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‘Would you Change Places with…?’

(Eugenio Montale — “Ti Cambieresti con…?”)

From the early hours of the morning (that is, bathers’ early hours — ten, eleven o’clock), they head for the pinewoods and the beach. They observe, investigate, listen, and every so often they put a mark in a little pocket book. But the most fruitful hours are those of the late afternoon, when people gather in groups, talk, unbosom themselves, and generally let slip their secrets (if they have any).

‘Would you change places with him?’ Frika asks Alberico, pointing out a hirsute lawyer, in shorts, bent over playing cards. His strong, confident voice, which the breeze fails to smother, has attracted her (‘Bloody canasta… Sacrifice the joker…’).

‘Me? Straight away,’ says Alberico, and puts a mark in the notebook.

A lady passes, in the briefest of panties, brassiere and gold sandals. She’s beautiful, statuesque, in shades of blonde and red; she comes every year from Busto in a big car, with a baby and a governess.

‘Would you change places with her?’ asks Alberico. And Frika replies, ‘What a question! Like a shot.’ And she puts a mark in the notebook.

An old lady with peroxide hair comes down onto the sand, dragging behind her a white poodle with full fur from the belly upwards and shaved bare from the belly downwards: a half-bald, half-shaggy bundle, sporting patches of flea-ridden pink, and looking around with confused little black eyes. ‘Here, Cheap; here, my treasure,’ says the old lady, and she tells people over and over that her Cheap is like a son, that she wouldn’t take him now, he gives her so much trouble, but what can you do? As long as he’s here, she won’t let him lack for anything, he cries and despairs without her, poor Cheap, he’s better than a human companion, he suffers from a liver complaint but he could live another ten years, poor Cheap, ‘Here, sweetheart, come to your mummy.’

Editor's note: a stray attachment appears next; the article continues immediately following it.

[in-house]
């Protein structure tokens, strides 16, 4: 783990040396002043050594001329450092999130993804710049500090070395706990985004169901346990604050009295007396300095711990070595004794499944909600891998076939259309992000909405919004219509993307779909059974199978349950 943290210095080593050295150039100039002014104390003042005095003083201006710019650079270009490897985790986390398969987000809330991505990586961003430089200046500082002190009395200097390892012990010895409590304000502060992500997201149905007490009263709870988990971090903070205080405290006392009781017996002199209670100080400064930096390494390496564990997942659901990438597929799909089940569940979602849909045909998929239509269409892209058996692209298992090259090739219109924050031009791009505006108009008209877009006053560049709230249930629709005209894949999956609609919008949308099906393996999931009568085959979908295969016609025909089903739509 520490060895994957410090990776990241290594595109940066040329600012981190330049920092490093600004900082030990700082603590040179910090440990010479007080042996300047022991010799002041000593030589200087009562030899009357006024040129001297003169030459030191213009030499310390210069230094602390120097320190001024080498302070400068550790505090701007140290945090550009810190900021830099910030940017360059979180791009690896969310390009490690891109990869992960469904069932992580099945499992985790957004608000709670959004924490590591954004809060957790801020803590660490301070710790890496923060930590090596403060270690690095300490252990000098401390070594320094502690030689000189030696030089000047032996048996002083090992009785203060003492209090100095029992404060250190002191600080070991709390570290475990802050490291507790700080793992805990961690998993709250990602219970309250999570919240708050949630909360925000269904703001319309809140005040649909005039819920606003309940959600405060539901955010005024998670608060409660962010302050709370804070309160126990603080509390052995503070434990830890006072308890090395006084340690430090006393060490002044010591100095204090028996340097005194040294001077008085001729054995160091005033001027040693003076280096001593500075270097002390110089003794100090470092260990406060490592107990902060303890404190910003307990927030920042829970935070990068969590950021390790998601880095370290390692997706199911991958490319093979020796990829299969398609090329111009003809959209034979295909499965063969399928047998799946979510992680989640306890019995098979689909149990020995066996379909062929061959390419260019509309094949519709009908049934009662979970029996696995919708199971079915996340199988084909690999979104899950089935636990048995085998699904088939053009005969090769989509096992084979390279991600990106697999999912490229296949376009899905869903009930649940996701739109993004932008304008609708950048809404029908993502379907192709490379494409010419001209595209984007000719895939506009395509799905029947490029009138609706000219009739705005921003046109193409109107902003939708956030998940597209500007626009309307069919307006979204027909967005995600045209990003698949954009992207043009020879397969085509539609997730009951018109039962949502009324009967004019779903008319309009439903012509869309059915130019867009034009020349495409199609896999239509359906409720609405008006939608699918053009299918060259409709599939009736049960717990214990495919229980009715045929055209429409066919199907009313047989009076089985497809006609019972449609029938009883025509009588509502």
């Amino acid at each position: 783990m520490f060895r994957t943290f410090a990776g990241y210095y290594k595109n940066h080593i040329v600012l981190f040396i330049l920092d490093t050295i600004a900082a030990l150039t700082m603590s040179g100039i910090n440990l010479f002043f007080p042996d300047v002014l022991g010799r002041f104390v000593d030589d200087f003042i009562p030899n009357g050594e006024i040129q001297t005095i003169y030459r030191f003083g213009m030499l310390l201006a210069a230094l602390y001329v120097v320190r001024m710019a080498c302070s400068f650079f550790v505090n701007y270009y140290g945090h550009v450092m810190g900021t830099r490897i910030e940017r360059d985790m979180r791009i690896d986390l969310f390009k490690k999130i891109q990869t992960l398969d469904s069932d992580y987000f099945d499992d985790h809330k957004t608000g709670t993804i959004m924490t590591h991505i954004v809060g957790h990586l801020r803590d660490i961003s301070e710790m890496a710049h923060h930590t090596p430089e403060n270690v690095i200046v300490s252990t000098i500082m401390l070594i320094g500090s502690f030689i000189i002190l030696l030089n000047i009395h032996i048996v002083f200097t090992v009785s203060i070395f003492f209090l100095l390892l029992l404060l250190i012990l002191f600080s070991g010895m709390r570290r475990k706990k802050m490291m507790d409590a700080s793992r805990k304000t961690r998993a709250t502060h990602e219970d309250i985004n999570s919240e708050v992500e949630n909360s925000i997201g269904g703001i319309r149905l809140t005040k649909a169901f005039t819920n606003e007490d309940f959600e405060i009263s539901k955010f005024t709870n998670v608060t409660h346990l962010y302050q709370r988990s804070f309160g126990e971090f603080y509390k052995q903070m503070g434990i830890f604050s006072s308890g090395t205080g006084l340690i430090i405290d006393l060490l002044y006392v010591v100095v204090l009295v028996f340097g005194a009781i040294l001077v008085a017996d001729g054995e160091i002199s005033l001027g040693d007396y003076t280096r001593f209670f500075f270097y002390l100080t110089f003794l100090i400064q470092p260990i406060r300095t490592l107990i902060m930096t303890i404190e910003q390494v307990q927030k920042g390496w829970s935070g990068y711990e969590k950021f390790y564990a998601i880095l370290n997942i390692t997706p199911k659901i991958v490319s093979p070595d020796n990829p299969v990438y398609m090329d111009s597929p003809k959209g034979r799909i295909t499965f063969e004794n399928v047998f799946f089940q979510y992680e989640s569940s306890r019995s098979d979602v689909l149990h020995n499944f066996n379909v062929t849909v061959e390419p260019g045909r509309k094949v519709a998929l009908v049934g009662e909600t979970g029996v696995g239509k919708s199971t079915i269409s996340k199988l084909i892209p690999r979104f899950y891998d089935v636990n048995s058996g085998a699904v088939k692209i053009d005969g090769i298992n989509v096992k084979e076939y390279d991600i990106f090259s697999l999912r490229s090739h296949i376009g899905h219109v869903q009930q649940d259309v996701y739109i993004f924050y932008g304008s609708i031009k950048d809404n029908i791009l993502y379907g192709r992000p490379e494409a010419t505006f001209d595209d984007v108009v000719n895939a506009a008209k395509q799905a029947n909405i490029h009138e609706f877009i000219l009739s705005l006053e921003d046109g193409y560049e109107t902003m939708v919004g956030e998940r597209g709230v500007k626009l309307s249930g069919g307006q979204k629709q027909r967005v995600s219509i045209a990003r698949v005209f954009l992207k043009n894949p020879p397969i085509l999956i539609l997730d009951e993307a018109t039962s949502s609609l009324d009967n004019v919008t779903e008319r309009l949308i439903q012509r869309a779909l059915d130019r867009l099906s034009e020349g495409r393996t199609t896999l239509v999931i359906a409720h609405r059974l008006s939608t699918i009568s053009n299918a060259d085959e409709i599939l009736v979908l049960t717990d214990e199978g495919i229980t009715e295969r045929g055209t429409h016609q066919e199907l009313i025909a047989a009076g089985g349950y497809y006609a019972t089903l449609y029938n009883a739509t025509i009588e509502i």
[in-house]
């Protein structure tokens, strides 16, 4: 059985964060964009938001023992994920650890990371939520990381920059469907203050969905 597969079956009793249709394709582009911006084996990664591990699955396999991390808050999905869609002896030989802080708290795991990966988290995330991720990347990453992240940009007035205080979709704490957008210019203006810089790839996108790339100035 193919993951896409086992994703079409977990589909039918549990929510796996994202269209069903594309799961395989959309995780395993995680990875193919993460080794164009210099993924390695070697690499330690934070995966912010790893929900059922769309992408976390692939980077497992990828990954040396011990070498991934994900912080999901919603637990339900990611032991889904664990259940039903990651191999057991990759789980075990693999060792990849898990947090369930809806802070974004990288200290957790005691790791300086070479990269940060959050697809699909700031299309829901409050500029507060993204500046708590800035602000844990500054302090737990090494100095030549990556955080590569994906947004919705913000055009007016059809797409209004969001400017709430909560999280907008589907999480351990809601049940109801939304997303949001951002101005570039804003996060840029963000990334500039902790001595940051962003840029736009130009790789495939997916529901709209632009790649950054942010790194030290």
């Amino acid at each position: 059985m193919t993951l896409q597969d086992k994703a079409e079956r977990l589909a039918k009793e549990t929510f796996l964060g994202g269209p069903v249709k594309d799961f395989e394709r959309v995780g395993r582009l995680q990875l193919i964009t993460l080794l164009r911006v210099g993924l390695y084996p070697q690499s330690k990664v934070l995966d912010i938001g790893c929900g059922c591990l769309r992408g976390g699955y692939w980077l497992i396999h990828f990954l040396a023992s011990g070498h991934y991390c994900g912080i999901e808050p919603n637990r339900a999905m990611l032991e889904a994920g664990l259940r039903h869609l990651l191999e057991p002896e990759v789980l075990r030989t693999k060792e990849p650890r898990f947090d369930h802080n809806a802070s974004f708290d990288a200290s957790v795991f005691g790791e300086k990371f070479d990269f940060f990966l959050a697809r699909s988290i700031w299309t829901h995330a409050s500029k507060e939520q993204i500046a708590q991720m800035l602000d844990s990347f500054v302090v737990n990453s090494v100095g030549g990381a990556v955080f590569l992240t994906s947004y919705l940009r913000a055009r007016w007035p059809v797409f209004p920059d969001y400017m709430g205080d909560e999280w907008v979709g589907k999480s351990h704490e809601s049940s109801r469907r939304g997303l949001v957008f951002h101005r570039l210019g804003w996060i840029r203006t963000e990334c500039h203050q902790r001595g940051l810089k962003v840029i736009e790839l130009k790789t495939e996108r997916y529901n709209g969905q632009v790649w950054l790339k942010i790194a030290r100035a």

‘Would you change places…?’ says Frika.

‘With her?’ says Alberico, aghast.

‘No, with Cheap.’

‘Straight away,’ says Alberico, and puts a mark in the notebook.

‘Even with her, I would,’ says Frika. ‘Even with her, who at least has her Cheap.’ And she puts down her most favourable mark. Two, in fact.

They have come to the cobbler who works at the corner of the street in the shade of a cluster of dusty holm oaks. She hands him a sandal and he, bent over his bench, works with twine and paring knife. From above, a lengthy song falls on their ears: sweet, poignant, sad and utterly joyous. A flicker of light in the darkness.

‘It’s a tit,’ says the shoemaker. ‘It’s been singing for years but I’ve never managed to see it. It’s the last lovely thing left in the world.’

They listen, ecstatic. Alberico puts a mark in the notebook.

‘…with the shoemaker?’ she asks, softly.

‘No, with the tit,’ he says, ‘but now that I come to think of it, why not?’ and he adds another mark.

She agrees, and puts down a single mark on her own tally: for the tit.

So many years of their marriage have passed; perhaps it’s only their Wagnerian names which have kept them together, but there’s nothing to be done about it now. And on they go, for hours and hours, come rain or shine, while eating or walking in the street, in bed or lying on deckchairs; and late in the evening they tot up, to see who has accumulated more points, which is the more unhappy of the two, who is the one who would most willingly change places with another…